Race Information & History
Race Type: Hilly classic with cobbles
Dwars Door Vlaanderen started life as a two-day stage race called Dwars Door België. The first edition started in Brussels and headed to Sint-Truiden. The next day saw riders return from Sint-Truiden to the finish in Waregem.
It’s been a one-day race since 1965 and changed to its current name in 2000. The race has always maintained a strong link to the town of Waregem. It started there in 1946 and kept going until 1999. Kortrijk hosted the start a few times in the early 2000s and since 2007 the start has been in Roselaere. The race has continued to finish in Waregem since its creation.
Sprinters won the race in 2002/2003 but generally the race winner is a classics specialist. Generally the finish is decided between a small group of riders and the odd solo victory. 2016 saw a group of 34 riders contest the win though.
Just like Omloop Het Nieuwsblad and the E3 Binckbank Classic, Dwars Door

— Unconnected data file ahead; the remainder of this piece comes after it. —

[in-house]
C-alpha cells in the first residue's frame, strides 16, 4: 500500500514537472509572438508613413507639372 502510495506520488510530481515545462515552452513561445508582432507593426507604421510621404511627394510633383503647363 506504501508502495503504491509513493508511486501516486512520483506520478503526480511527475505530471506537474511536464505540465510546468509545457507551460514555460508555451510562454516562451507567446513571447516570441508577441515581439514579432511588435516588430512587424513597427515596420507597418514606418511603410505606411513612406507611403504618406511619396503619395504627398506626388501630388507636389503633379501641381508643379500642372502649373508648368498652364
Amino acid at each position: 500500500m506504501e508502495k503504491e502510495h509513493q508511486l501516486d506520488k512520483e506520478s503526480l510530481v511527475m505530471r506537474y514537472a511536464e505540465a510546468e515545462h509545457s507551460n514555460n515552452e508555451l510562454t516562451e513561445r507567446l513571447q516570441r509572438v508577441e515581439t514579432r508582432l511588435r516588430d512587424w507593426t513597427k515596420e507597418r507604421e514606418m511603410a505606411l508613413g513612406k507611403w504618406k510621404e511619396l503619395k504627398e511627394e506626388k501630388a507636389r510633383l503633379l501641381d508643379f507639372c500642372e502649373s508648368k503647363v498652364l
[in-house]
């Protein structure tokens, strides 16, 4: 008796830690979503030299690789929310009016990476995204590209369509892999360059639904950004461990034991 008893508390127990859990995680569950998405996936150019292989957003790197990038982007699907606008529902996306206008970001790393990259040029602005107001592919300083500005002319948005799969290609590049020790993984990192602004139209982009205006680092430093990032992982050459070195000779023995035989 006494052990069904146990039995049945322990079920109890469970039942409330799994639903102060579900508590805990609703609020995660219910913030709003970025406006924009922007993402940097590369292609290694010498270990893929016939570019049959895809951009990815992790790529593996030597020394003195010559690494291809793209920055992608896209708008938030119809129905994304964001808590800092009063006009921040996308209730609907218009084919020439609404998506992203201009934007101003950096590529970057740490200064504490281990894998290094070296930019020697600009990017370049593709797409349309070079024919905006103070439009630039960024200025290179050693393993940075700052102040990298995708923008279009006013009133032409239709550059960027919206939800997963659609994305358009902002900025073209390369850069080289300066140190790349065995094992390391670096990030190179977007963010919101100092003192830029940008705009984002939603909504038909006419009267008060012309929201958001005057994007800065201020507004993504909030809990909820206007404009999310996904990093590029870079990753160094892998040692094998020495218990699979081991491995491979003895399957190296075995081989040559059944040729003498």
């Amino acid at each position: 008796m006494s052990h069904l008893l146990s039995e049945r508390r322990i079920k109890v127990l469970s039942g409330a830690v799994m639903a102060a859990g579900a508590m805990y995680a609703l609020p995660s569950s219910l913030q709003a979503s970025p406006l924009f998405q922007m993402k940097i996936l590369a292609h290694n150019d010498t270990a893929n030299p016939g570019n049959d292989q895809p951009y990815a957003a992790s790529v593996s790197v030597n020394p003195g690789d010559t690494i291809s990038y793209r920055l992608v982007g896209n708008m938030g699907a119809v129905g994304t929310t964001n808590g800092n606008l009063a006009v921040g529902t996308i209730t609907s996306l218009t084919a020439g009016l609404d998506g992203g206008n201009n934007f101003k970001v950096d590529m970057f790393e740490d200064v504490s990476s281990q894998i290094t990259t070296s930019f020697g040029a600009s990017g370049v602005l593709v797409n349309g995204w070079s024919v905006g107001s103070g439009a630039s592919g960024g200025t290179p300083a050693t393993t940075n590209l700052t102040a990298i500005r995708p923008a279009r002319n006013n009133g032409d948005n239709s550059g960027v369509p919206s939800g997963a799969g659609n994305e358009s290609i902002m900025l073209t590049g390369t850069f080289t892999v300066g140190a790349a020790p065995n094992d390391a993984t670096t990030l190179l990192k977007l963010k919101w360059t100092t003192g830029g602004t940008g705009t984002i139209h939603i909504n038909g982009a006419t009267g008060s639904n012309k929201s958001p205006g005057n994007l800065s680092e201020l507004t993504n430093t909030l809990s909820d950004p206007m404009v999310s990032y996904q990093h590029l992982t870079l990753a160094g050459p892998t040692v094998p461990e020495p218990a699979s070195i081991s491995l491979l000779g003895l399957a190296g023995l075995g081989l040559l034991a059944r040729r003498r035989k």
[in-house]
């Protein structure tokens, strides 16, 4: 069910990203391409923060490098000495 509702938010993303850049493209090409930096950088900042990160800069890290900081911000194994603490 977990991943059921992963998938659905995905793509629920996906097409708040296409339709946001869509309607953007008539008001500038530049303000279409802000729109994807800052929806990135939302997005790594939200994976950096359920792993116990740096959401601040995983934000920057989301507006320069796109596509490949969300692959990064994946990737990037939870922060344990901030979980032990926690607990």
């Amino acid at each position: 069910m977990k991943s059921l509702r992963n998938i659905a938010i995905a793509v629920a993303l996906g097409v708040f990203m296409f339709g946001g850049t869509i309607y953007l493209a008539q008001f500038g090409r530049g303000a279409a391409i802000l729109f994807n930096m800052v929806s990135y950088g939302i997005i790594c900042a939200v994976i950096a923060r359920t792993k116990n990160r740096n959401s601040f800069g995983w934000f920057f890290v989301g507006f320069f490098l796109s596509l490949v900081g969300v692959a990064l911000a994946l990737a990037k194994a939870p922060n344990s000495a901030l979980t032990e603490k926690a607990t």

Vlaanderen acts as another warm-up for the Tour of Flanders. Until 2018, the race took place earlier in the calendar but it was moved forward to just before the Tour of Flanders.
It then lost the Oude Kwaremont & Paterberg climbs from its parcours which feature in its bigger brother race. You have to go back to 1993 to find a winner of both races in the same year though.
A large group attacked with around 50km with the race favourites waiting for the final set of climbs. The Oude Kwaremont split up the lead group, leaving just 2 riders ahead, and the chasing groups. The Paterberg then thinned the first chase group, so it only had 8 riders left. The group behind only had 28 riders ahead of the peloton.
Fabian Cancellara put in a huge stint to completely close the gap between these two groups and the pair in the lead. After doing the work, Cancellara then sat up to tell off the other riders for not doing their fair share.
As this happened, his teammate Matti Breschel attacked and no-one seemed keen to follow. Steve Chainel, Niki Terpstra and Björn Leukemans chased, but Breschel held on to win by 7 seconds.
The Côte de Trieu is climbed 2-3 times during Dwars Door Vlaanderen. It’s usually one of the last climbs before the finish line in Waregem.
The Côte de Trieu is 1.9km long at an average of 4.9%.
Located around 30km before the finish, attacks often happen on this climb as riders try to gain distance for the following descent. The climb is right on the Wallonie/Flanders border and is also known as the Knokteberg on the Flemish side.